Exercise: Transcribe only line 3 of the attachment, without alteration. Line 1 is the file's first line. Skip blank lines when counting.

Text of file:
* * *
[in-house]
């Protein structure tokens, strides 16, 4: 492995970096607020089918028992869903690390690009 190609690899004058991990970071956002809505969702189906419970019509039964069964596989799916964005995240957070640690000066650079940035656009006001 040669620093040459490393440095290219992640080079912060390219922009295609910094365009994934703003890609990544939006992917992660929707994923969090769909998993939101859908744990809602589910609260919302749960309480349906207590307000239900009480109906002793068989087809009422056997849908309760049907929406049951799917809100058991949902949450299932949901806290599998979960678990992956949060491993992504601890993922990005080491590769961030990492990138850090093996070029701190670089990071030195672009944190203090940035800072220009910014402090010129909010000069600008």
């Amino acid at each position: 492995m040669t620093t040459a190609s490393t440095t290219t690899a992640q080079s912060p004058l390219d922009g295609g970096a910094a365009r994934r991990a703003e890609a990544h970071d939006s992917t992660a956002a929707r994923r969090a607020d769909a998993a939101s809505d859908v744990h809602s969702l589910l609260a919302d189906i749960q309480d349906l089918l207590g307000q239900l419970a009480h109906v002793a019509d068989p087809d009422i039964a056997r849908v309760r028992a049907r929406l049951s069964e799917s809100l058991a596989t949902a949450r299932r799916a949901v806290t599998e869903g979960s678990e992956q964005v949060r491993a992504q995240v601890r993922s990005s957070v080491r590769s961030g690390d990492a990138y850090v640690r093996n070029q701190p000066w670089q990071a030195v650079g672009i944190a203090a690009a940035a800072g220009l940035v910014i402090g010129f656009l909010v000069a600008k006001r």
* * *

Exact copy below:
């Amino acid at each position: 492995m040669t620093t040459a190609s490393t440095t290219t690899a992640q080079s912060p004058l390219d922009g295609g970096a910094a365009r994934r991990a703003e890609a990544h970071d939006s992917t992660a956002a929707r994923r969090a607020d769909a998993a939101s809505d859908v744990h809602s969702l589910l609260a919302d189906i749960q309480d349906l089918l207590g307000q239900l419970a009480h109906v002793a019509d068989p087809d009422i039964a056997r849908v309760r028992a049907r929406l049951s069964e799917s809100l058991a596989t949902a949450r299932r799916a949901v806290t599998e869903g979960s678990e992956q964005v949060r491993a992504q995240v601890r993922s990005s957070v080491r590769s961030g690390d990492a990138y850090v640690r093996n070029q701190p000066w670089q990071a030195v650079g672009i944190a203090a690009a940035a800072g220009l940035v910014i402090g010129f656009l909010v000069a600008k006001r």